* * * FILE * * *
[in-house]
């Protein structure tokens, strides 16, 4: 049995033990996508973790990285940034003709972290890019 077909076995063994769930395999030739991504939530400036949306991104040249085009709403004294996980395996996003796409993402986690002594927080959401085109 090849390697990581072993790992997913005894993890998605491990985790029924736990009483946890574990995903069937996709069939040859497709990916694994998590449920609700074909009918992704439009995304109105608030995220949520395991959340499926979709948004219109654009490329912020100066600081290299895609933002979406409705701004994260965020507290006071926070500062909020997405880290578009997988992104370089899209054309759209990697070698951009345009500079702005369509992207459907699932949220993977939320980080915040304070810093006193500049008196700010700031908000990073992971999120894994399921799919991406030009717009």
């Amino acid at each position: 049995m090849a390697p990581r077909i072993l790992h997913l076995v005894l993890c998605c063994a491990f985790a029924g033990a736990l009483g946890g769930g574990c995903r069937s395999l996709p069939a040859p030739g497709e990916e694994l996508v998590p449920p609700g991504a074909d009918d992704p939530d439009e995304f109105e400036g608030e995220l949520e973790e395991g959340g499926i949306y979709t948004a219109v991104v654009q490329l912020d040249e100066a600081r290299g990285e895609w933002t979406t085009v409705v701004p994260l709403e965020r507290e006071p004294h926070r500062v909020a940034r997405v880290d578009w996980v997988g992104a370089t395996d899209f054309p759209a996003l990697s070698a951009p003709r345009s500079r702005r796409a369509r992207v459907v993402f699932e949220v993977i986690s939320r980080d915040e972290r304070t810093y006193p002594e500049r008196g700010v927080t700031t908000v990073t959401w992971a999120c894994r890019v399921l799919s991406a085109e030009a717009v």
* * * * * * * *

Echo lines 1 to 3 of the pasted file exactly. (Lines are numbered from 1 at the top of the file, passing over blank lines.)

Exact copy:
[in-house]
């Protein structure tokens, strides 16, 4: 049995033990996508973790990285940034003709972290890019 077909076995063994769930395999030739991504939530400036949306991104040249085009709403004294996980395996996003796409993402986690002594927080959401085109 090849390697990581072993790992997913005894993890998605491990985790029924736990009483946890574990995903069937996709069939040859497709990916694994998590449920609700074909009918992704439009995304109105608030995220949520395991959340499926979709948004219109654009490329912020100066600081290299895609933002979406409705701004994260965020507290006071926070500062909020997405880290578009997988992104370089899209054309759209990697070698951009345009500079702005369509992207459907699932949220993977939320980080915040304070810093006193500049008196700010700031908000990073992971999120894994399921799919991406030009717009």
């Amino acid at each position: 049995m090849a390697p990581r077909i072993l790992h997913l076995v005894l993890c998605c063994a491990f985790a029924g033990a736990l009483g946890g769930g574990c995903r069937s395999l996709p069939a040859p030739g497709e990916e694994l996508v998590p449920p609700g991504a074909d009918d992704p939530d439009e995304f109105e400036g608030e995220l949520e973790e395991g959340g499926i949306y979709t948004a219109v991104v654009q490329l912020d040249e100066a600081r290299g990285e895609w933002t979406t085009v409705v701004p994260l709403e965020r507290e006071p004294h926070r500062v909020a940034r997405v880290d578009w996980v997988g992104a370089t395996d899209f054309p759209a996003l990697s070698a951009p003709r345009s500079r702005r796409a369509r992207v459907v993402f699932e949220v993977i986690s939320r980080d915040e972290r304070t810093y006193p002594e500049r008196g700010v927080t700031t908000v990073t959401w992971a999120c894994r890019v399921l799919s991406a085109e030009a717009v």